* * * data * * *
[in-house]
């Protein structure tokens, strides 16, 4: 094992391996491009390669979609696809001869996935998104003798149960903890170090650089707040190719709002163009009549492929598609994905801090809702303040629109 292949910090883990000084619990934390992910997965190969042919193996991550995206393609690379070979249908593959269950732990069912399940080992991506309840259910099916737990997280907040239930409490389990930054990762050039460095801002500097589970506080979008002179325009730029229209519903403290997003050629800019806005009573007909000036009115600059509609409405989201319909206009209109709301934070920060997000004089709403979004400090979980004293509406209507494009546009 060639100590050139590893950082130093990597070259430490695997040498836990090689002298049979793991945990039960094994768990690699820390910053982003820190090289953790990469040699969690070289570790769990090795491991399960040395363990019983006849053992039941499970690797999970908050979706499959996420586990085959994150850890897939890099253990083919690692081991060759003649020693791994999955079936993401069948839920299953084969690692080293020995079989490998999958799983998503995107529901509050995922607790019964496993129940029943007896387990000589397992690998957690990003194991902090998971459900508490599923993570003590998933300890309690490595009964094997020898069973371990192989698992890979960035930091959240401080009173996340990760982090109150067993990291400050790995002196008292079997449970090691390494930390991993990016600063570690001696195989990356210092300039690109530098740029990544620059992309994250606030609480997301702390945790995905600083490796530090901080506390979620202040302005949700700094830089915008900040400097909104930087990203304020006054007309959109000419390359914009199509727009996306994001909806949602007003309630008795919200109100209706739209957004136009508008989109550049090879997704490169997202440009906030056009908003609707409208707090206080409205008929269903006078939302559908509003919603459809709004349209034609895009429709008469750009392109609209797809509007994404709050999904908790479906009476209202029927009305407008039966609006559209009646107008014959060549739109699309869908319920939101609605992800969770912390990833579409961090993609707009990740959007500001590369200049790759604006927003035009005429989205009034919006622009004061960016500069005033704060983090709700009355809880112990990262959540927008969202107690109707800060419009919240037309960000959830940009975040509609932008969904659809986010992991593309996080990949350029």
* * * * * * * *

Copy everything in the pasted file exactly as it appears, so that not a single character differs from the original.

[in-house]
């Protein structure tokens, strides 16, 4: 094992391996491009390669979609696809001869996935998104003798149960903890170090650089707040190719709002163009009549492929598609994905801090809702303040629109 292949910090883990000084619990934390992910997965190969042919193996991550995206393609690379070979249908593959269950732990069912399940080992991506309840259910099916737990997280907040239930409490389990930054990762050039460095801002500097589970506080979008002179325009730029229209519903403290997003050629800019806005009573007909000036009115600059509609409405989201319909206009209109709301934070920060997000004089709403979004400090979980004293509406209507494009546009 060639100590050139590893950082130093990597070259430490695997040498836990090689002298049979793991945990039960094994768990690699820390910053982003820190090289953790990469040699969690070289570790769990090795491991399960040395363990019983006849053992039941499970690797999970908050979706499959996420586990085959994150850890897939890099253990083919690692081991060759003649020693791994999955079936993401069948839920299953084969690692080293020995079989490998999958799983998503995107529901509050995922607790019964496993129940029943007896387990000589397992690998957690990003194991902090998971459900508490599923993570003590998933300890309690490595009964094997020898069973371990192989698992890979960035930091959240401080009173996340990760982090109150067993990291400050790995002196008292079997449970090691390494930390991993990016600063570690001696195989990356210092300039690109530098740029990544620059992309994250606030609480997301702390945790995905600083490796530090901080506390979620202040302005949700700094830089915008900040400097909104930087990203304020006054007309959109000419390359914009199509727009996306994001909806949602007003309630008795919200109100209706739209957004136009508008989109550049090879997704490169997202440009906030056009908003609707409208707090206080409205008929269903006078939302559908509003919603459809709004349209034609895009429709008469750009392109609209797809509007994404709050999904908790479906009476209202029927009305407008039966609006559209009646107008014959060549739109699309869908319920939101609605992800969770912390990833579409961090993609707009990740959007500001590369200049790759604006927003035009005429989205009034919006622009004061960016500069005033704060983090709700009355809880112990990262959540927008969202107690109707800060419009919240037309960000959830940009975040509609932008969904659809986010992991593309996080990949350029």